Valentine’s Day, by Erin A. Alexander, LPC

 

 

The first few weeks in February is when there is a gradual period and build-up of excitement in anticipation of that special day in the middle of the month…St. Valentine’s Day. This day was first associated with romantic love back in the Middle Ages when the tradition of courtly love was popular. By the 18th century in England, the tradition eventually evolved into an occasion in which lovers expressed love by giving gifts of flowers, candy, and cards that are now know as valentines. The symbol typical symbols associated with Valentine’s Day are now Cupids, hearts, doves, and roses; the colors connected with this occasion are pink, white, and red.

 

How is it celebrated all over the world? In Italy, people people have romantic dinners and exchange gifts. In France, restaurants do roaring trades, and Valentine’s Day is a popular day for marriage proposals. In England, Valentine’s cards are still sent anonymously, which is an old tradition. In Saudi Arabia, the holiday is banned because it encourages immoral relations between unmarried people. In Estonia, it is called Friends Day, so that single people are not left out.

 

So, now that we have a brief history of Valentine’s Day, how does one have a healthy Valentine’s Day however you choose to celebrate it ?

 

  • Open communication

  • Forgiveness

  • Good humor

  • Have fun

  • Mutual respect

 

Have a great one!!

 

 

How Important is Your Relationship to You? Erin A. Alexander, LPC

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I am a counselor who does primarily couples and relationship-building counseling. I love what I do! It’s challenging and rewarding. I’m writing this post because I want to let people know how counselors gauge their ability to work with you…from the first phone call and scheduled appointment, to the discharge.

 

First of all, counselors have specific office hours just like any other professional. It’s unlikely that a counselor is going to go out of her/his way to see you at any time except during the designated office hours. Would you expect for your doctor to do that? No, you wouldn’t. You know that the doctor’s office is closed at certain times and there are urgent care facilities to handle emergencies. The same goes for counseling. In the case of an emergency, we would not see you in the office anyway…you would need to be assessed in the emergency room. That is standard protocol.

 

I’ve had people leave messages on my voice mail stating how critical their situation is regarding their marriage/relationship, then they will follow that up with, “We are only available to come in after 6pm or on Sundays.” Really?? I don’t work on Sunday either! As far as I’m concerned, you’ve already told me your level of commitment to counseling and your relationship. I do not return those calls.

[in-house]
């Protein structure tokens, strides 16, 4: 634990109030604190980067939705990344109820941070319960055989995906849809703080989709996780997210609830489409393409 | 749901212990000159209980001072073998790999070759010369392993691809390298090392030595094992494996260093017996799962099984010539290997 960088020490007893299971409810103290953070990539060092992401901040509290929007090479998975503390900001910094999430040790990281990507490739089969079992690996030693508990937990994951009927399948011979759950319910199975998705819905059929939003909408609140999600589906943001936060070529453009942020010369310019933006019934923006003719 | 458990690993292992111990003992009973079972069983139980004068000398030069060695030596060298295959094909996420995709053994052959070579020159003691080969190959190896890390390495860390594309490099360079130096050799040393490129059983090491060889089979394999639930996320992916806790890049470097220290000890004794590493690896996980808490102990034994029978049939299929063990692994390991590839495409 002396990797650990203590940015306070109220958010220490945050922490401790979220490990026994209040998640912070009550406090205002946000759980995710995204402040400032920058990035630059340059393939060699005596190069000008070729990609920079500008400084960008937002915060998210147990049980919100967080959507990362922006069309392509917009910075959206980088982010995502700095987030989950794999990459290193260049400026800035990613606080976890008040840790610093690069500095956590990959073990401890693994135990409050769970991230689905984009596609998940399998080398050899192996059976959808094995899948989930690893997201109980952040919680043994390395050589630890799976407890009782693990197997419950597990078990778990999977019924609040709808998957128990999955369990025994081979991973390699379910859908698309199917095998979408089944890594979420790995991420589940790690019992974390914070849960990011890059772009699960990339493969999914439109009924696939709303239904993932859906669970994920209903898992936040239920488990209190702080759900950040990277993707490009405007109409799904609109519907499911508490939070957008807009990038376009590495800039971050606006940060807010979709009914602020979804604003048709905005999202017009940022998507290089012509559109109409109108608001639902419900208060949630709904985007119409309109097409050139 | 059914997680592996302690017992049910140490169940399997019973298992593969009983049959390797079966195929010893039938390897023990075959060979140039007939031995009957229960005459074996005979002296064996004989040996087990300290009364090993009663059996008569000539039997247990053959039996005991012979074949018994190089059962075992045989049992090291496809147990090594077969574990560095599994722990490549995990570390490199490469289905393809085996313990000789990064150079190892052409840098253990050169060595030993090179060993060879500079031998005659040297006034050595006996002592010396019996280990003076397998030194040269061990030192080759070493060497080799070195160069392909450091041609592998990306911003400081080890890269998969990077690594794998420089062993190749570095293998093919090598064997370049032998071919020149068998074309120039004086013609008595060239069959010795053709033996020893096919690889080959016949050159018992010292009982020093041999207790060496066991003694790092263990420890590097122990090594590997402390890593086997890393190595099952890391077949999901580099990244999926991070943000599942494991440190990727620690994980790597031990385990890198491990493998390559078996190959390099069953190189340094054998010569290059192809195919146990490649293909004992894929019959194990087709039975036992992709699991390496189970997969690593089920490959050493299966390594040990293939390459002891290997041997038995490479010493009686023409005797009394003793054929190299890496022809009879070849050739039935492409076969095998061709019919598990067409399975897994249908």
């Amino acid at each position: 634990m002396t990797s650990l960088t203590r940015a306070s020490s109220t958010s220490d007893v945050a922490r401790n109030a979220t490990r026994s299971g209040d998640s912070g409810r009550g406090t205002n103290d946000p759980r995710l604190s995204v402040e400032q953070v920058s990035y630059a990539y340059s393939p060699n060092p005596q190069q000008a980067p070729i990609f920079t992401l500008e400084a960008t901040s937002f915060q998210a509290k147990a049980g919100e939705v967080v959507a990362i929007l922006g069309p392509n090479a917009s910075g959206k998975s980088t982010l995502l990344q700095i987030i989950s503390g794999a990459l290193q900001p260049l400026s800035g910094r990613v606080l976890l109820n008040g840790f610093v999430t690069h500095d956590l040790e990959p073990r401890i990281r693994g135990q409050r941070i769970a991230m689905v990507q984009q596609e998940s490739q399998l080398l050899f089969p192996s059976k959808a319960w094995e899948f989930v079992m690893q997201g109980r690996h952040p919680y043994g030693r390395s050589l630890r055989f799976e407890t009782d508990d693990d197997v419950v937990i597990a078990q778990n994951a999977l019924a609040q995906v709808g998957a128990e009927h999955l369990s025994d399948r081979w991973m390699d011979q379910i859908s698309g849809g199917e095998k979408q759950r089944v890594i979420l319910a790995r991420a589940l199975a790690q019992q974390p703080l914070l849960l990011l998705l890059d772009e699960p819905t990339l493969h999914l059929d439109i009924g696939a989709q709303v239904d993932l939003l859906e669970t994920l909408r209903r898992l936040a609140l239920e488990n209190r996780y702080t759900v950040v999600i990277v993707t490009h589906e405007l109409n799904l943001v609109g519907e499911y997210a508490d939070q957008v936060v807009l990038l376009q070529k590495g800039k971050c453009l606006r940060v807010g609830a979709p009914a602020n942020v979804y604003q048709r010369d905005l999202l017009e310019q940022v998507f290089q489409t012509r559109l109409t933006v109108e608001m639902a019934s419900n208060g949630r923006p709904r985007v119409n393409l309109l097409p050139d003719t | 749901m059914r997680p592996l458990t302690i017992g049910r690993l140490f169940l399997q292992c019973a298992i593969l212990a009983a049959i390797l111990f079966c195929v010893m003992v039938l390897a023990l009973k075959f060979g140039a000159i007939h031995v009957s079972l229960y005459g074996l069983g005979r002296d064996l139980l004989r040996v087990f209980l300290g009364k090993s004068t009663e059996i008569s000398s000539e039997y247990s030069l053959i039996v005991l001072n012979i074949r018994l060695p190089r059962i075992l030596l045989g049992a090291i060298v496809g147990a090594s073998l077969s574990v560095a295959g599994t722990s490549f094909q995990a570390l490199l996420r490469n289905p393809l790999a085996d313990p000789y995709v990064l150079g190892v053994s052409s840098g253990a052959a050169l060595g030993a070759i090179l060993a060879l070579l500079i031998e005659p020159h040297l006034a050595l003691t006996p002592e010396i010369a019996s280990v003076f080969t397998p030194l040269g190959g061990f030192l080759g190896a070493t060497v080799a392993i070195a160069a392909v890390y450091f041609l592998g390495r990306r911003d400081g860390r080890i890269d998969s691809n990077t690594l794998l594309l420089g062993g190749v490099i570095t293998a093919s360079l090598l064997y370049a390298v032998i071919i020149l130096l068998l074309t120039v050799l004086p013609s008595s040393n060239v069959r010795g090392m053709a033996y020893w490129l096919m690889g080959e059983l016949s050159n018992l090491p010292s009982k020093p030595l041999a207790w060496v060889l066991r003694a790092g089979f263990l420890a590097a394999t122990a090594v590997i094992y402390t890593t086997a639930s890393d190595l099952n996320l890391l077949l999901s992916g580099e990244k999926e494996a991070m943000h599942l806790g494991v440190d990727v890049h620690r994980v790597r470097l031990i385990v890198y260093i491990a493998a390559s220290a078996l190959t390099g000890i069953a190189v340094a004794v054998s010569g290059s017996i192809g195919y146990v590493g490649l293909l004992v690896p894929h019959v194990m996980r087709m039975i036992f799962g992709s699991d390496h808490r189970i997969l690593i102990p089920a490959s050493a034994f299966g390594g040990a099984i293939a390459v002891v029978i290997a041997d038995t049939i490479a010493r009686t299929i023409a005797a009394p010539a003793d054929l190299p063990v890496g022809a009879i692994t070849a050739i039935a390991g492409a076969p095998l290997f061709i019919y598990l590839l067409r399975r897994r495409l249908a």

If your marriage/relationship is on the rocks, you should be willing to come in whenever the counselor needs for you to come in so that your situation can be assessed as soon as possible. Just like if you were having problems with your blood sugar or some other moderate-level medical issue, you would get to the doctor Wednesday, at 2pm in the afternoon, if that’s what was available. Your health is at risk, and if you prolong things, your life could be at risk.

 

For some reason, people don’t view mental health that way, not even when their relationships are in jeopardy. Many people wait until there is a crisis, like an impending break-up, or the threat of a divorce before they call a counselor. As mental health professionals, we know that the problems did not just happen overnight. It’s been a slow build-up for months or years.

 

So here’s the deal, when you are having even the slightest problem in your relationship, go ahead and schedule an appointment BEFORE things escalate. Be flexible with your schedule and demonstrate your level of commitment to the process. A counselor is more likely to be flexible with you if you show how important your relationship is to you. Next, be willing to work; counselors give homework and readings that are to be done between sessions. This represents application of what is being discussed in the sessions. Finally, if the counselor make recommendations that may supplement the relationship-building interventions, follow the recommendations. These can include one or both parties getting into individual counseling, attending some sort of group/workshop/retreat, or participation in other community resources. The counselor may also recommend that you see your primary care doctor for a physical.

 

Remember, this is about your relationship. This is about you and the person you love, and are committed to. Surely, the months or years you’ve already invested is worth an afternoon from your busy schedule.